The New Confluence Project will bring people from these various streams together in order to find the tools we will need to build communities based on friendship, appropriate limits, compassion, celebration, and justice (what we call “convivial life”) – paths to repair the torn fabric of the human experience.

This process is described as an ‘exploration.’ We do not bring answers or solutions to these conversations. There is no map for what we are about to undergo or for how to move out of this all-consuming global market, no carved-out path that tells us exactly how to proceed or even how we will do. Thus the emphasis on ‘tools’ rather than solutions, those necessary instruments that help us make our way towards the goal of communities that embody convivial life.

For while we do not have a map, we do have wisdom collected over many years by ‘elders’ who saw the crises coming – not just the ecological and economic crises, but the crises of meaning and spirit manifested by the state of our world at this moment.

Wendell Berry and Thomas Berry, for example, may never have had a chance to engage in a long conversation (T. Berry died in 2009), but those who have read and loved and known them can.

Ivone Gebara and Chellis Glendinning may never have a chance to work together in person, but those of us who have learned from them can, and then we can sit down with the scholars and students of the Berrys and of Illich, and – well, you can imagine the rich possibilities.

So in 2010 we gave it a try. Fourteen friends (everyone there was invited by someone there and everyone knew someone though no one knew everyone) gathered at the Cenacle Retreat and Conference Center in Chicago for two days in September 2010 to have a conversation about the nature of the crises and the meaning and principles of convivial life. It was a remarkable sharing – not always easy, sometimes even a bit contentious, but also brave, honest, open, and immensely rich.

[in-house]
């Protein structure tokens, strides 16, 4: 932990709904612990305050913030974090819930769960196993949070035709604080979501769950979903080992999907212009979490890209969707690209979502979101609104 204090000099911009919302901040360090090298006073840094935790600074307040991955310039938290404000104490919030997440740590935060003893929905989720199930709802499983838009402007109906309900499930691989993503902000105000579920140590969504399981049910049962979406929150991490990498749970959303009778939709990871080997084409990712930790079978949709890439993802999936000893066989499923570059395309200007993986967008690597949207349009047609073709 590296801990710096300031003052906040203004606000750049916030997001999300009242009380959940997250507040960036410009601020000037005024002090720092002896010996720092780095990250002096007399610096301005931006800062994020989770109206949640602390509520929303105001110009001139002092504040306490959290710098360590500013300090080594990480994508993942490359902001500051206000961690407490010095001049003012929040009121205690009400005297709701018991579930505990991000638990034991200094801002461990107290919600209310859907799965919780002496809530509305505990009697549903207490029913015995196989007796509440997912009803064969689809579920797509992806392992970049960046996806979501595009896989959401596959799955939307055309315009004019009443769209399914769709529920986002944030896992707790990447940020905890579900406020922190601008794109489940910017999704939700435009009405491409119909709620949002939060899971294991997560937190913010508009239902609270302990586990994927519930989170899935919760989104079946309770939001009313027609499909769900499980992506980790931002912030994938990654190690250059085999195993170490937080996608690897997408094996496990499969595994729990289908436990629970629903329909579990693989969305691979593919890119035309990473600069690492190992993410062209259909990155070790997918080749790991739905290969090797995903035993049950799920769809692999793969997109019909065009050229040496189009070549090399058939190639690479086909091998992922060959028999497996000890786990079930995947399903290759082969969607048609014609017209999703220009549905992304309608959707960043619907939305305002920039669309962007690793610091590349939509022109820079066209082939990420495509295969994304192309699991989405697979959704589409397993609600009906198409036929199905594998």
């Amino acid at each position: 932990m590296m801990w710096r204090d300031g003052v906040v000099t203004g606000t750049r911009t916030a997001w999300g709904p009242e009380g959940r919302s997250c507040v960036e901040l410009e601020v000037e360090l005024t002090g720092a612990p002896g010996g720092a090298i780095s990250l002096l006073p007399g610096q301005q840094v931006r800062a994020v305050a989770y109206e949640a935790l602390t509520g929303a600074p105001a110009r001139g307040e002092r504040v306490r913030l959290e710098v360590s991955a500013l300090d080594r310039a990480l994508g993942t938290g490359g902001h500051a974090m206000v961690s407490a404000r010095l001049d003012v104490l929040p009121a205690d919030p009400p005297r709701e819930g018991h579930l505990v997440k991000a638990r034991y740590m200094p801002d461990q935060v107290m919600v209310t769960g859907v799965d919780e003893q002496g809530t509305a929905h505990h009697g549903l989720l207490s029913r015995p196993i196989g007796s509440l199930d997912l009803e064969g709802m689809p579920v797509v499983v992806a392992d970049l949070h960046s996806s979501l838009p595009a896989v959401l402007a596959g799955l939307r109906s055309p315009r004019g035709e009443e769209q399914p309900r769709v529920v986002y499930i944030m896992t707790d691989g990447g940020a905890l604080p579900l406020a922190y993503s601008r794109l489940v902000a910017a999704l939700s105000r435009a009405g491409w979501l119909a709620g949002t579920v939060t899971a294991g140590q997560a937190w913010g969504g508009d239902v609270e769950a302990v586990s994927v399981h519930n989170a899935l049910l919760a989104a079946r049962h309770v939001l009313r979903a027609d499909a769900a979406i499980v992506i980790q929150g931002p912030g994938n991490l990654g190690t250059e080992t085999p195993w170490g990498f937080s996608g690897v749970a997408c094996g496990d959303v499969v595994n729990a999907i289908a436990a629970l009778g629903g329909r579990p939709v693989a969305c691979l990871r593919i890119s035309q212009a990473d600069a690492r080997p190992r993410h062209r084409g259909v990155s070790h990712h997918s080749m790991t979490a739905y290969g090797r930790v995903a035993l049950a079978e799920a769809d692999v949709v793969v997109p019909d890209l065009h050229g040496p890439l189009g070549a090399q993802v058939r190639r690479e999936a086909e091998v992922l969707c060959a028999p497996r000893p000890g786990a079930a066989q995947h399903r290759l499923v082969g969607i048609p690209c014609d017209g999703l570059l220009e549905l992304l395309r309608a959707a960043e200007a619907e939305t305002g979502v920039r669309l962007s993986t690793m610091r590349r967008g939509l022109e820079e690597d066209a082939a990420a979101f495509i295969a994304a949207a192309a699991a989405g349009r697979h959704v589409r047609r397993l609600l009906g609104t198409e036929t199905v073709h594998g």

And then we asked how we might use this ‘tool’ to widen the creative discourse, to include the voices and perspectives of others who are asking the same questions, who would appreciate the opportunity to spend a couple of days with a diverse group of people to think out loud and enrich their own thoughts and ideas with those of others – writers, artists, teachers, practitioners – as we attempt to imagine and envision our way into the new creation that must emerge as the old way of life collapses. And so this website came into being as a way to share the wisdom, and as invitation to others to enter into the process. We hope this is the first of many conversations to come.

Using friendship as our organizing principle, The New Confluence Project seeks:

1.      to help a growing number of people understand the nature of our present crises and realize that limits are necessary and that other more convivial ways of living are possible and desirable;

2.      to bring people struggling to create alternatives to the global growth-based industrial economy into contact and conversation with each other for mutual support and to foster commitment to convivial life; and

3.      to discover and revalue the political or legal tools that are accepted within a society and learn how to use them to establish and protect convivial life where it emerges.

 And so we begin…

Margaret Swedish is former director of the Religious Task Force on Central America and Mexico in Washington DC and coordinator of the project, Spirituality and Ecological Hope, sponsored by the Center for New Creation.


The group that gave birth to the New Confluence Project:*

Daniel Grego, Executive Director, TransCenter for Youth, Inc., Milwaukee WI

Patricia Inman, Senior Research Associate in Community and Economic Development at the Center for Governmental Studies-Northern Illinois University

Christine Kelly, Founder Midwest Collaborative for Sustainability Education, Washburn, WI

Robert Raccuglia, Director, Cenacle Retreat and Conference Center, Chicago IL

Robert Shiel, Chair, Department of Clinical Science, National University of Health Sciences, Lombard IL

Margaret Swedish, Project Director, Spirituality and Ecological Hope, Center for New Creation, Milwaukee WI

Richard L. Westheimer, Cincinnati OH


*organizations listed for identity purposes only


[i] this and subsequent quotes are from our founding document